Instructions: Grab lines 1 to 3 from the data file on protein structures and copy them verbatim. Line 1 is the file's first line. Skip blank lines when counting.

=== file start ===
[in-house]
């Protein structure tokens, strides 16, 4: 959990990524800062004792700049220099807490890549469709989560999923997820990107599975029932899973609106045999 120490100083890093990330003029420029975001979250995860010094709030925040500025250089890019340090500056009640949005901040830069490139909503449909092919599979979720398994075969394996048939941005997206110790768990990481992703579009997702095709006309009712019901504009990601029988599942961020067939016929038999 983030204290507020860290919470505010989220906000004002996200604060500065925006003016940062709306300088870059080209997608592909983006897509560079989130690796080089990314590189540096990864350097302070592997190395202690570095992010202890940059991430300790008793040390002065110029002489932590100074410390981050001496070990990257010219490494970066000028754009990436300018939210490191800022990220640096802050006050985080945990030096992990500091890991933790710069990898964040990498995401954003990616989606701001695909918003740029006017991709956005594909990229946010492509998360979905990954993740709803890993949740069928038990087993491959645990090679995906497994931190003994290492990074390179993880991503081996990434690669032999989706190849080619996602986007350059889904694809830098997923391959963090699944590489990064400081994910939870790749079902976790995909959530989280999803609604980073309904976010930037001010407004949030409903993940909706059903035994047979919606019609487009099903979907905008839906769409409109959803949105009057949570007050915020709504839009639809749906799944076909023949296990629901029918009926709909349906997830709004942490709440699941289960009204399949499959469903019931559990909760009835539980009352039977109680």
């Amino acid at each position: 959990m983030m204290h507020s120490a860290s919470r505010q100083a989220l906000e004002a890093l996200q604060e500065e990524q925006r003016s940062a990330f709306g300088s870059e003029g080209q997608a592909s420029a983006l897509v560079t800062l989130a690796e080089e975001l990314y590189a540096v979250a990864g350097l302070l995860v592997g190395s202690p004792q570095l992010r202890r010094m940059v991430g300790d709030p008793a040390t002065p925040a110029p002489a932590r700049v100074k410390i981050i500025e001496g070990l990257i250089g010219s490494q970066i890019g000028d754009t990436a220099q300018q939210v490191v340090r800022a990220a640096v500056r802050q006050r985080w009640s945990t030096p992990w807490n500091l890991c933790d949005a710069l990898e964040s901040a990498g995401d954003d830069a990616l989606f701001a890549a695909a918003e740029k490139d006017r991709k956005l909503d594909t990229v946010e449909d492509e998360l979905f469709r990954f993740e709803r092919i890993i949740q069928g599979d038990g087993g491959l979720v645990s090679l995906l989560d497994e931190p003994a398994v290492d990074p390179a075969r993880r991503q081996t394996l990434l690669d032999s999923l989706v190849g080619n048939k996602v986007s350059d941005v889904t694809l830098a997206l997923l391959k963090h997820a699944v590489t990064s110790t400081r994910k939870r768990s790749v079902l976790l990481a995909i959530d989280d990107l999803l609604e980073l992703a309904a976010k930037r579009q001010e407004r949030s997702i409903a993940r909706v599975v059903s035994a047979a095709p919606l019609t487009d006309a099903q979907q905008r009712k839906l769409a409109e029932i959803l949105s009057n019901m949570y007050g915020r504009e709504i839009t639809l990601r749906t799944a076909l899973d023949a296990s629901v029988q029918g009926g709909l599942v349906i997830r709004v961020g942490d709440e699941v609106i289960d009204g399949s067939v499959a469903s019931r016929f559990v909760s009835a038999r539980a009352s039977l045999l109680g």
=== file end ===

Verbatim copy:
[in-house]
């Protein structure tokens, strides 16, 4: 959990990524800062004792700049220099807490890549469709989560999923997820990107599975029932899973609106045999 120490100083890093990330003029420029975001979250995860010094709030925040500025250089890019340090500056009640949005901040830069490139909503449909092919599979979720398994075969394996048939941005997206110790768990990481992703579009997702095709006309009712019901504009990601029988599942961020067939016929038999 983030204290507020860290919470505010989220906000004002996200604060500065925006003016940062709306300088870059080209997608592909983006897509560079989130690796080089990314590189540096990864350097302070592997190395202690570095992010202890940059991430300790008793040390002065110029002489932590100074410390981050001496070990990257010219490494970066000028754009990436300018939210490191800022990220640096802050006050985080945990030096992990500091890991933790710069990898964040990498995401954003990616989606701001695909918003740029006017991709956005594909990229946010492509998360979905990954993740709803890993949740069928038990087993491959645990090679995906497994931190003994290492990074390179993880991503081996990434690669032999989706190849080619996602986007350059889904694809830098997923391959963090699944590489990064400081994910939870790749079902976790995909959530989280999803609604980073309904976010930037001010407004949030409903993940909706059903035994047979919606019609487009099903979907905008839906769409409109959803949105009057949570007050915020709504839009639809749906799944076909023949296990629901029918009926709909349906997830709004942490709440699941289960009204399949499959469903019931559990909760009835539980009352039977109680």
């Amino acid at each position: 959990m983030m204290h507020s120490a860290s919470r505010q100083a989220l906000e004002a890093l996200q604060e500065e990524q925006r003016s940062a990330f709306g300088s870059e003029g080209q997608a592909s420029a983006l897509v560079t800062l989130a690796e080089e975001l990314y590189a540096v979250a990864g350097l302070l995860v592997g190395s202690p004792q570095l992010r202890r010094m940059v991430g300790d709030p008793a040390t002065p925040a110029p002489a932590r700049v100074k410390i981050i500025e001496g070990l990257i250089g010219s490494q970066i890019g000028d754009t990436a220099q300018q939210v490191v340090r800022a990220a640096v500056r802050q006050r985080w009640s945990t030096p992990w807490n500091l890991c933790d949005a710069l990898e964040s901040a990498g995401d954003d830069a990616l989606f701001a890549a695909a918003e740029k490139d006017r991709k956005l909503d594909t990229v946010e449909d492509e998360l979905f469709r990954f993740e709803r092919i890993i949740q069928g599979d038990g087993g491959l979720v645990s090679l995906l989560d497994e931190p003994a398994v290492d990074p390179a075969r993880r991503q081996t394996l990434l690669d032999s999923l989706v190849g080619n048939k996602v986007s350059d941005v889904t694809l830098a997206l997923l391959k963090h997820a699944v590489t990064s110790t400081r994910k939870r768990s790749v079902l976790l990481a995909i959530d989280d990107l999803l609604e980073l992703a309904a976010k930037r579009q001010e407004r949030s997702i409903a993940r909706v599975v059903s035994a047979a095709p919606l019609t487009d006309a099903q979907q905008r009712k839906l769409a409109e029932i959803l949105s009057n019901m949570y007050g915020r504009e709504i839009t639809l990601r749906t799944a076909l899973d023949a296990s629901v029988q029918g009926g709909l599942v349906i997830r709004v961020g942490d709440e699941v609106i289960d009204g399949s067939v499959a469903s019931r016929f559990v909760s009835a038999r539980a009352s039977l045999l109680g």